Fundamental Shifts for Effective Grassroots Grantmaking

Grassroots grantmaking often requires funders to shift how think about and approach work with grantees and community groups to shift how they think about their own work and the role of funders.

Shifts for Funders Shifts for Community Groups
From defining neighborhoods and residents by their needs to neighborhoods as communities of people who have resources. From blaming funders and other large institutions to taking a share of the responsibility.
From customer service and citizen participation to community empowerment. From thinking and acting like taxpayer to thinking and acting like citizens.
From “doing for” or paying others to “do for others” to never doing for communities what they can do for themselves. From waiting for others to do it better to taking initiative to doing what can be done better by the community.
From focusing on self-proclaimed leaders to opening the door for more leaders by rethinking approaches to networking and outreach, and offering leadership training. From working with a small group of like-minded people to making it a priority to build broad and inclusive participation.
From “deciding for” to delegating as many decisions as possible to community residents. From a defensive posture to a posture that recognizes the realities that funders and other large institutions must deal with to comply with regulations and policies.
From taking for granted to an active posture of recognizing and thanking community members who are effective partners. From taking for granted to an active posture of recognizing and thanking funders who are effective partners.
From expecting community groups to understand and interpret functional differences within your organization to recognizing the value of a more holistic approach to fostering change where the issues are not “siloed”. From expecting a funder to work with a community divided by factions to working collaboratively within the neighborhood and across neighborhoods.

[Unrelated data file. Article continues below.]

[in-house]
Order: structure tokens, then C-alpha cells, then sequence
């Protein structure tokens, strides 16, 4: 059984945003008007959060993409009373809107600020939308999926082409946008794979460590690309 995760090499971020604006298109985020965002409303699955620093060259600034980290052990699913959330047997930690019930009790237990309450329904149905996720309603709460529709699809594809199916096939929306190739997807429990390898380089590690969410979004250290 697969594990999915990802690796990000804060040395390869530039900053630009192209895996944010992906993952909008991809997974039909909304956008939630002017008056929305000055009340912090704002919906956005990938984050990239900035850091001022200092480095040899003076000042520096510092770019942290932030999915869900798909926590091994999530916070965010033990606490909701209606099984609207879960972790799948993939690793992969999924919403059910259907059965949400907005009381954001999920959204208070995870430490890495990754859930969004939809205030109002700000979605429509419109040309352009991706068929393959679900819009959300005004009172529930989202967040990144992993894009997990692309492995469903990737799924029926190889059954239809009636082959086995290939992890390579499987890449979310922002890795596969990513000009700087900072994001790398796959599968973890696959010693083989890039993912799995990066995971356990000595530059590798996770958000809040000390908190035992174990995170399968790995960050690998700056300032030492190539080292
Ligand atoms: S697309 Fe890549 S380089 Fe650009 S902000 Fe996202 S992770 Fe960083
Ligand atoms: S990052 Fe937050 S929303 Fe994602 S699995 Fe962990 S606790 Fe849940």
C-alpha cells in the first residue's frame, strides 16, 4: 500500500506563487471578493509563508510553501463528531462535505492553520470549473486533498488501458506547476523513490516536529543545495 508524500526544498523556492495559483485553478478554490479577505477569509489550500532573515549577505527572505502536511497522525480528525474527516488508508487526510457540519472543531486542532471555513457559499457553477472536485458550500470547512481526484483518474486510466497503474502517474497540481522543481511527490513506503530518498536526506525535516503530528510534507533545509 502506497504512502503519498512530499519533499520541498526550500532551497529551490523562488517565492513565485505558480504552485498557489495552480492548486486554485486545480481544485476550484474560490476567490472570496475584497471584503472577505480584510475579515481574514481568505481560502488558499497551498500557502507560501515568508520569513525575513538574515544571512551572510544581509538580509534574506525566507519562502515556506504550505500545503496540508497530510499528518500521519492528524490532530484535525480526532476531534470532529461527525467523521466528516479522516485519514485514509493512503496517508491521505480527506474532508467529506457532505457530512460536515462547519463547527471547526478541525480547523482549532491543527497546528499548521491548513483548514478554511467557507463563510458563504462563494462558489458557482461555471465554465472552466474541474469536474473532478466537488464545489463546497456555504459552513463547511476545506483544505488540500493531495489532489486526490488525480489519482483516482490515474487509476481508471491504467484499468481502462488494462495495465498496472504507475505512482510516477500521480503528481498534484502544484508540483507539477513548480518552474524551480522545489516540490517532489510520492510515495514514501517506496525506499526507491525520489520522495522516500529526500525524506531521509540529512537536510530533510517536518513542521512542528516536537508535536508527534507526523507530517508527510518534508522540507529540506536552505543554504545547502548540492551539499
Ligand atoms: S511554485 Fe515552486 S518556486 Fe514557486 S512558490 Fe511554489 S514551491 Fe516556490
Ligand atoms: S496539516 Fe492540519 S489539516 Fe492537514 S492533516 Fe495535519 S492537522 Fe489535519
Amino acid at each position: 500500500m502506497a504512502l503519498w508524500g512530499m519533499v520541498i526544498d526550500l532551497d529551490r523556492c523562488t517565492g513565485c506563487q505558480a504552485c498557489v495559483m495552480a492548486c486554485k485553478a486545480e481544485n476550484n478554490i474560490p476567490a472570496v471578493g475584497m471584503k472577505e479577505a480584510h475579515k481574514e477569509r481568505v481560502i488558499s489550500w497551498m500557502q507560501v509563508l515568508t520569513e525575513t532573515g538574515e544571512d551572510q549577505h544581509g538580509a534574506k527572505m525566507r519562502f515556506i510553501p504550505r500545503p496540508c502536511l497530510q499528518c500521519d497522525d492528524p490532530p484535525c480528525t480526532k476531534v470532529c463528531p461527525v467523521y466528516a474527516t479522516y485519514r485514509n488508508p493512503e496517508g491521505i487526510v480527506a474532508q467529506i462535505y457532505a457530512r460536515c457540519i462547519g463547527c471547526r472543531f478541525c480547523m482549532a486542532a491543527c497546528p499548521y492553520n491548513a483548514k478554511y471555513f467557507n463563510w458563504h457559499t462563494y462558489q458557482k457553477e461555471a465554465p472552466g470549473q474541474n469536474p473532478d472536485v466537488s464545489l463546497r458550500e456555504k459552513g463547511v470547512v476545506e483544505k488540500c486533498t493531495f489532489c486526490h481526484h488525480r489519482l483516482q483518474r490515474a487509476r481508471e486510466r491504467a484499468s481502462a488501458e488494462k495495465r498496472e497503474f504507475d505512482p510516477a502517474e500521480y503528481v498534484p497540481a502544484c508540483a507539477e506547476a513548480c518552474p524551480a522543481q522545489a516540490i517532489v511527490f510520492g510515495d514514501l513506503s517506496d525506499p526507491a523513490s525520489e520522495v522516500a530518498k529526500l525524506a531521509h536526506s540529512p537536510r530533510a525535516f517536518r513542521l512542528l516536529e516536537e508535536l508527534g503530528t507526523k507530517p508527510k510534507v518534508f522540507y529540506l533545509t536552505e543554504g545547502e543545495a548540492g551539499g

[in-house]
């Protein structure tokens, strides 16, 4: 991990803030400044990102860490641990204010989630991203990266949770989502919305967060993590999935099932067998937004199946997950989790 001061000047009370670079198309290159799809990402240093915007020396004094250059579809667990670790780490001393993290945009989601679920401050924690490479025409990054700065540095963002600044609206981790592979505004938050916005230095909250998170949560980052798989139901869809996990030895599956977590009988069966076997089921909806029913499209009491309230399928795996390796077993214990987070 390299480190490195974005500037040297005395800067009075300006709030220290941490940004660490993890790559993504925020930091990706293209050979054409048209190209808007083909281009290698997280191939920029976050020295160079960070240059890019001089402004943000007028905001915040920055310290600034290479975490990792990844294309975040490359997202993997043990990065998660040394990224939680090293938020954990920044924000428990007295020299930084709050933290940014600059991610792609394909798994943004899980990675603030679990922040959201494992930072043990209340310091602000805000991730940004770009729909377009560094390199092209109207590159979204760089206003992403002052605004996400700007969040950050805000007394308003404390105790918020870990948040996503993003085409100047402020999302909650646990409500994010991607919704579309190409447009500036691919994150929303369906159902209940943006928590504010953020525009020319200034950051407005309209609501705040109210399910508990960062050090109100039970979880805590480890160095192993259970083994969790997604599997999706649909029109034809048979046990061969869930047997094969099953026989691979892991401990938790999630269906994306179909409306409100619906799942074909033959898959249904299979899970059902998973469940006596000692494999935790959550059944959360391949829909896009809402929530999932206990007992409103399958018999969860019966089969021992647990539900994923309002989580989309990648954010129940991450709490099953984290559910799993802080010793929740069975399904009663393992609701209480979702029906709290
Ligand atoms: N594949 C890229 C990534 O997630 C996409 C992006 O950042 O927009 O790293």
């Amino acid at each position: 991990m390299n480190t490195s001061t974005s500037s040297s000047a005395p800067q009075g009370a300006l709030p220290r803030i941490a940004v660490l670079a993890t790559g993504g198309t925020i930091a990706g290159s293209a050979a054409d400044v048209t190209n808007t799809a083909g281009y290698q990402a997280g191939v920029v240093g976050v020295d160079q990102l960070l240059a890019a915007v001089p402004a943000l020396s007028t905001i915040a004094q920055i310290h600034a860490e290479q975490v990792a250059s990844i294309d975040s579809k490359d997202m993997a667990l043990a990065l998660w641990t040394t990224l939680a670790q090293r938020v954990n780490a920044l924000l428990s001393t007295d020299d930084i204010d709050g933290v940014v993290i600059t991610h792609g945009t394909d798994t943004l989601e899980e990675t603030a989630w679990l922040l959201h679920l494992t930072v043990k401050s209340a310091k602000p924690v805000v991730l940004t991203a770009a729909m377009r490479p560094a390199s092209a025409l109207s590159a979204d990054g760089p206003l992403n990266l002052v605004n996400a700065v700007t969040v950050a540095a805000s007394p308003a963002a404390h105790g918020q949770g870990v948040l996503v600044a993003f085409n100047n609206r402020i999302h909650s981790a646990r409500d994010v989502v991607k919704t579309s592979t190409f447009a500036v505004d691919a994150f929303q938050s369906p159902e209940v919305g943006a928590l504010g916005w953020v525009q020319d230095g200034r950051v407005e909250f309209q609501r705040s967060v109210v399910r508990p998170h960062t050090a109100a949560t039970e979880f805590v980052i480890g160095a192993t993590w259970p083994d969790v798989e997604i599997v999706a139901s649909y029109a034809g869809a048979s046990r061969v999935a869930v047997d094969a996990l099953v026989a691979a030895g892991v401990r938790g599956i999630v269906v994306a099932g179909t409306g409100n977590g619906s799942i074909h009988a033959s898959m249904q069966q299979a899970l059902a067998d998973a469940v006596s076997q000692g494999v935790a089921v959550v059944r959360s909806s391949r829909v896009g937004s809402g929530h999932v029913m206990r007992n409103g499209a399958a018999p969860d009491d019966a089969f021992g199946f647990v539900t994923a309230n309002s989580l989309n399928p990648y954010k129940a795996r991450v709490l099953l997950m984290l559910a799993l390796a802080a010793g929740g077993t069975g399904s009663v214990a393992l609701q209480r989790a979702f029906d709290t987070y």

From thinking that community members have little to offer without training to recognizing that community members have valuable expertise. From feeling skeptical about the value of the help and advice that a funder offers to recognizing that funders have valuable expertise to share.
From thinking that all neighborhoods function in similar manners to recognizing the unique character of different neighborhoods and cultures. From thinking of your neighborhood as the center of the picture to recognizing that your neighborhood is part of the big picture.
From bringing your own priorities to the tableto working hard not to distract a community from its own priorities. From believing that following the funders lead will result in funding to understanding that following the community’s lead will result in the change that you desire (and, in many cases, the financial support that you need).

Adapted from a presentation by Jim Diers, consultant and author of Neighborhood Power.


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